Now showing items 1-5 of 30

  • Arnold Manaaki Wilson: Te Awakaunua

    Te Awekotuku, Ngahuia (2008)
    Arnold Manaaki Wilson was born in 1928, in Ruatoki, a community which nestles beneath the misty Taiarahia hills, following the curves of the Ohinemataroa river valley – known to others as of his tuhoe people. They know him ...
  • The city of Rotorua and its meaning to Ngati Whakaue

    Te Awekotuku, Ngahuia (1976-08)
    This paper discusses the history and settlement of the city of Rotorua as it relates to Ngati Whakaue.
  • Cultural tattoos: meanings, descriptors, and attributions

    Nikora, Linda Waimarie; Te Awekotuku, Ngahuia (Maori and Psychology Research Unit, University of Waikato, 2003)
    Body piercing and tattoo/ta moko were initially seen to be practiced by sailors, criminals, specific cultural groups (e.g., Māori), or sub-cultural groups (e.g., bikers, gang members, adolescents). In recent times, these ...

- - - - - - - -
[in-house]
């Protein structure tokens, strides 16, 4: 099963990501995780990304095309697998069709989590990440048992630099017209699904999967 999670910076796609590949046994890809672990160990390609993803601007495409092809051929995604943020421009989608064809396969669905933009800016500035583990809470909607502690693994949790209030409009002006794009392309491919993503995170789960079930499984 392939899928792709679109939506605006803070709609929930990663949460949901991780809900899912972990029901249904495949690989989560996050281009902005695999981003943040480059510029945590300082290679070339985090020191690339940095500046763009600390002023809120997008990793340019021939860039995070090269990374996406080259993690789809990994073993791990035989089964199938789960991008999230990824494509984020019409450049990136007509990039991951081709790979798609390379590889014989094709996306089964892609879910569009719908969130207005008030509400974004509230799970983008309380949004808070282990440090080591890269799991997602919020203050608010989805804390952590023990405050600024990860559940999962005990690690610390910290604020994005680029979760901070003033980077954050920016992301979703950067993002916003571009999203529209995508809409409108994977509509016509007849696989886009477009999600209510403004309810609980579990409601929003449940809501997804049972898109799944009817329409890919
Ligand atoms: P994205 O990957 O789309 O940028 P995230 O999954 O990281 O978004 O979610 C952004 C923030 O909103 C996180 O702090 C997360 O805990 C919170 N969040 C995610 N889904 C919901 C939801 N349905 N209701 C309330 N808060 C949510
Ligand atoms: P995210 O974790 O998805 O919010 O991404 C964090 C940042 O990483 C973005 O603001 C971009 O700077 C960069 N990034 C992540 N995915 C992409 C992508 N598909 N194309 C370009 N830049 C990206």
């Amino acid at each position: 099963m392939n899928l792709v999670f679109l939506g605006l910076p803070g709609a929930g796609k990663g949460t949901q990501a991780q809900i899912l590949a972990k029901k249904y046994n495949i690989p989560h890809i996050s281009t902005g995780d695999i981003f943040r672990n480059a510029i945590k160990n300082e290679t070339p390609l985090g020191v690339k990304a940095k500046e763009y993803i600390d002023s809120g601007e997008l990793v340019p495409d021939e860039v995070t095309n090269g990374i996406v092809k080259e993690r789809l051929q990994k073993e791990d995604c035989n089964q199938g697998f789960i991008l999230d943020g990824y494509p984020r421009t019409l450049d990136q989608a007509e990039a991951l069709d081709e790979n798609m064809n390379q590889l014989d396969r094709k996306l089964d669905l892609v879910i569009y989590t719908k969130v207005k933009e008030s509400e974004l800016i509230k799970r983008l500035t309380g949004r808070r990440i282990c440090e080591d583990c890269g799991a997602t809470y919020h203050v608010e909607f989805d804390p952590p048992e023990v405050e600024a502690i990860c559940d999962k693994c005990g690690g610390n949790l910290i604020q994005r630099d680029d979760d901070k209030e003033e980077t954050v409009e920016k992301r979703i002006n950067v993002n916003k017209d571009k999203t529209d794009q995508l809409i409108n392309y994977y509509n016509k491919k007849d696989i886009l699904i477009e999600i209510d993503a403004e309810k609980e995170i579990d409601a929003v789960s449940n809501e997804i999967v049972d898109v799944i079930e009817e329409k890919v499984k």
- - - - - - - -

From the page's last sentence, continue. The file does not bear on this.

• Disabled Māori and disability support options

    Nikora, Linda Waimarie; Karapu, Rolinda; Hickey, Huhana; Te Awekotuku, Ngahuia (Maori & Psychology Research Unit, University of Waikato, 2004-01-01)
    The goal of this research project was to provide information to enhance the development and implementation of an effective model of disability support service provision to Maori with disabilities. This was done by identifying ...
  • Dying to research: An autoethnographic exploration of researching Māori and whānau experiences of end-of-life care

    Moeke-Maxwell, Tess; Nikora, Linda Waimarie; Te Awekotuku, Ngahuia (Ngā Pae o te Māramatanga, 2010)
    The authors critically reflect on the autoethnographic process involved in navigating a smooth pathway towards investigating dying, death and bereavement for Māori whānau (families) in a way that supports and gives voice ...

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